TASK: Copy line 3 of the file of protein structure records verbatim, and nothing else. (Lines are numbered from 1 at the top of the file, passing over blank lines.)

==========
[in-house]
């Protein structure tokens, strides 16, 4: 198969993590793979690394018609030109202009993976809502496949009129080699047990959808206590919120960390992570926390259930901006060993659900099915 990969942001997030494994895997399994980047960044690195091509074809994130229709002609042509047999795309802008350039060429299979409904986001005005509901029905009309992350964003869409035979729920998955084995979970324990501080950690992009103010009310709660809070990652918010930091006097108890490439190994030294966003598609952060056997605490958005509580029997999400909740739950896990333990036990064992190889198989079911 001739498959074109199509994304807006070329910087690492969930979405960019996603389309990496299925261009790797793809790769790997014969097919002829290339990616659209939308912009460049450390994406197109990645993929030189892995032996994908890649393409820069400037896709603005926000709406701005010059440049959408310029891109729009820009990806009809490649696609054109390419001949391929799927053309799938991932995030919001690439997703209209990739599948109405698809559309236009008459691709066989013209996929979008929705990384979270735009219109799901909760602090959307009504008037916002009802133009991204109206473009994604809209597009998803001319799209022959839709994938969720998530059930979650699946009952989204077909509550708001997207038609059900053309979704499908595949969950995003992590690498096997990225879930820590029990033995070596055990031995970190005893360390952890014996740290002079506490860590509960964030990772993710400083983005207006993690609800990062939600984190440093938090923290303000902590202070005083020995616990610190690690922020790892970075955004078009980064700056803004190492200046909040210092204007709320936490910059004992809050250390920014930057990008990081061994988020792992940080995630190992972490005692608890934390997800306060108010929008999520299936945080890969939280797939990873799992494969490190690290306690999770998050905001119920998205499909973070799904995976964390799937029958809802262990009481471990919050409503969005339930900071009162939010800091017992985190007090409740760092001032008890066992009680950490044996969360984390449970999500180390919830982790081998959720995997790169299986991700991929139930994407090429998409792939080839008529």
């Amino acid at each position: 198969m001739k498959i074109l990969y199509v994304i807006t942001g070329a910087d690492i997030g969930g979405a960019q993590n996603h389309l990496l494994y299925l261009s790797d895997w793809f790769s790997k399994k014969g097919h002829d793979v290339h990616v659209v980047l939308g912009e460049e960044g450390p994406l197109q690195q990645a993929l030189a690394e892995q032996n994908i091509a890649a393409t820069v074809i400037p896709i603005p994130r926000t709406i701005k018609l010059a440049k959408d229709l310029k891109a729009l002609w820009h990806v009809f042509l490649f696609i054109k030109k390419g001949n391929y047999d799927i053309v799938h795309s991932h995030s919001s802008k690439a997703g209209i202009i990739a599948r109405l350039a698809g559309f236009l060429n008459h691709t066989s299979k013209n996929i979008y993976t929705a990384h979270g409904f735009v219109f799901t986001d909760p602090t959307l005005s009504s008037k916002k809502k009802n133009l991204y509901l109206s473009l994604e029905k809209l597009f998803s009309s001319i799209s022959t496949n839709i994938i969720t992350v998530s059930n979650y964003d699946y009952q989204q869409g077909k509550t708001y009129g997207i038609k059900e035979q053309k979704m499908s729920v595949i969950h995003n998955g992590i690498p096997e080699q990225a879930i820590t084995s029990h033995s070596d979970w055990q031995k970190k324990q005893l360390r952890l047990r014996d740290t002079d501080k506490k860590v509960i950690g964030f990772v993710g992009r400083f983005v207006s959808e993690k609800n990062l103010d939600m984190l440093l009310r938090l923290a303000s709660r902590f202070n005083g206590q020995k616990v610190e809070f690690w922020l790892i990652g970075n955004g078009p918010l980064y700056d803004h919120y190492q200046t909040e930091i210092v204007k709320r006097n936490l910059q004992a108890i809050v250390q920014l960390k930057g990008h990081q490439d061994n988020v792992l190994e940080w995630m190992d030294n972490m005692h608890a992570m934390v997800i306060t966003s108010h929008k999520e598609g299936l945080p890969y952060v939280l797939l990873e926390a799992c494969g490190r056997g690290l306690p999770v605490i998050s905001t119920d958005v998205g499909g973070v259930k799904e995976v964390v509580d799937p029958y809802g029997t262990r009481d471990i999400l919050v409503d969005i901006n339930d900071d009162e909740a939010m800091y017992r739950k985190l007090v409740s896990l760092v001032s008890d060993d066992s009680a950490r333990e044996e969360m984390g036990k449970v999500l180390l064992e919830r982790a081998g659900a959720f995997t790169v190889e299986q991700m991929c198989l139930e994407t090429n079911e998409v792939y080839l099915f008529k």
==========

């Amino acid at each position: 198969m001739k498959i074109l990969y199509v994304i807006t942001g070329a910087d690492i997030g969930g979405a960019q993590n996603h389309l990496l494994y299925l261009s790797d895997w793809f790769s790997k399994k014969g097919h002829d793979v290339h990616v659209v980047l939308g912009e460049e960044g450390p994406l197109q690195q990645a993929l030189a690394e892995q032996n994908i091509a890649a393409t820069v074809i400037p896709i603005p994130r926000t709406i701005k018609l010059a440049k959408d229709l310029k891109a729009l002609w820009h990806v009809f042509l490649f696609i054109k030109k390419g001949n391929y047999d799927i053309v799938h795309s991932h995030s919001s802008k690439a997703g209209i202009i990739a599948r109405l350039a698809g559309f236009l060429n008459h691709t066989s299979k013209n996929i979008y993976t929705a990384h979270g409904f735009v219109f799901t986001d909760p602090t959307l005005s009504s008037k916002k809502k009802n133009l991204y509901l109206s473009l994604e029905k809209l597009f998803s009309s001319i799209s022959t496949n839709i994938i969720t992350v998530s059930n979650y964003d699946y009952q989204q869409g077909k509550t708001y009129g997207i038609k059900e035979q053309k979704m499908s729920v595949i969950h995003n998955g992590i690498p096997e080699q990225a879930i820590t084995s029990h033995s070596d979970w055990q031995k970190k324990q005893l360390r952890l047990r014996d740290t002079d501080k506490k860590v509960i950690g964030f990772v993710g992009r400083f983005v207006s959808e993690k609800n990062l103010d939600m984190l440093l009310r938090l923290a303000s709660r902590f202070n005083g206590q020995k616990v610190e809070f690690w922020l790892i990652g970075n955004g078009p918010l980064y700056d803004h919120y190492q200046t909040e930091i210092v204007k709320r006097n936490l910059q004992a108890i809050v250390q920014l960390k930057g990008h990081q490439d061994n988020v792992l190994e940080w995630m190992d030294n972490m005692h608890a992570m934390v997800i306060t966003s108010h929008k999520e598609g299936l945080p890969y952060v939280l797939l990873e926390a799992c494969g490190r056997g690290l306690p999770v605490i998050s905001t119920d958005v998205g499909g973070v259930k799904e995976v964390v509580d799937p029958y809802g029997t262990r009481d471990i999400l919050v409503d969005i901006n339930d900071d009162e909740a939010m800091y017992r739950k985190l007090v409740s896990l760092v001032s008890d060993d066992s009680a950490r333990e044996e969360m984390g036990k449970v999500l180390l064992e919830r982790a081998g659900a959720f995997t790169v190889e299986q991700m991929c198989l139930e994407t090429n079911e998409v792939y080839l099915f008529k």